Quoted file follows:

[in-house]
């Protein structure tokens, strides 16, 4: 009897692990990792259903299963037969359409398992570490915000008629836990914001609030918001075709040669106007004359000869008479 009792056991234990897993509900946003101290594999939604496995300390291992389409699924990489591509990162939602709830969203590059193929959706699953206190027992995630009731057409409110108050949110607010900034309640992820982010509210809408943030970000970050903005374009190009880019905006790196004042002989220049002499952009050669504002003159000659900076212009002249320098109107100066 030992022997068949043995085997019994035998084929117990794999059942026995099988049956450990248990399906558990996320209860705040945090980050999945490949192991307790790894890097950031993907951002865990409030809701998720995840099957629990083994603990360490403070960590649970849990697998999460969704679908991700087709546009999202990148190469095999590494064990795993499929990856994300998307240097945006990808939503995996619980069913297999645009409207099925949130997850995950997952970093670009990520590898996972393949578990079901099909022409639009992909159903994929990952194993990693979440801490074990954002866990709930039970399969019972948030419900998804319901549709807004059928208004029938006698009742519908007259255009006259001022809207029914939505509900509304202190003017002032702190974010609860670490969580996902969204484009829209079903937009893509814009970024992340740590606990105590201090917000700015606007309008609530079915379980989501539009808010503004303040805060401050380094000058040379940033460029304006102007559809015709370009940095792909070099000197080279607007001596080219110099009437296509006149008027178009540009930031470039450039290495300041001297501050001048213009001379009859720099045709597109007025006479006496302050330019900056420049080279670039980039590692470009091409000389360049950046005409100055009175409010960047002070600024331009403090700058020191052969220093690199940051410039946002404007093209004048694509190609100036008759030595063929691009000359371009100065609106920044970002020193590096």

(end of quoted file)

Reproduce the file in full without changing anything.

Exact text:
[in-house]
């Protein structure tokens, strides 16, 4: 009897692990990792259903299963037969359409398992570490915000008629836990914001609030918001075709040669106007004359000869008479 009792056991234990897993509900946003101290594999939604496995300390291992389409699924990489591509990162939602709830969203590059193929959706699953206190027992995630009731057409409110108050949110607010900034309640992820982010509210809408943030970000970050903005374009190009880019905006790196004042002989220049002499952009050669504002003159000659900076212009002249320098109107100066 030992022997068949043995085997019994035998084929117990794999059942026995099988049956450990248990399906558990996320209860705040945090980050999945490949192991307790790894890097950031993907951002865990409030809701998720995840099957629990083994603990360490403070960590649970849990697998999460969704679908991700087709546009999202990148190469095999590494064990795993499929990856994300998307240097945006990808939503995996619980069913297999645009409207099925949130997850995950997952970093670009990520590898996972393949578990079901099909022409639009992909159903994929990952194993990693979440801490074990954002866990709930039970399969019972948030419900998804319901549709807004059928208004029938006698009742519908007259255009006259001022809207029914939505509900509304202190003017002032702190974010609860670490969580996902969204484009829209079903937009893509814009970024992340740590606990105590201090917000700015606007309008609530079915379980989501539009808010503004303040805060401050380094000058040379940033460029304006102007559809015709370009940095792909070099000197080279607007001596080219110099009437296509006149008027178009540009930031470039450039290495300041001297501050001048213009001379009859720099045709597109007025006479006496302050330019900056420049080279670039980039590692470009091409000389360049950046005409100055009175409010960047002070600024331009403090700058020191052969220093690199940051410039946002404007093209004048694509190609100036008759030595063929691009000359371009100065609106920044970002020193590096």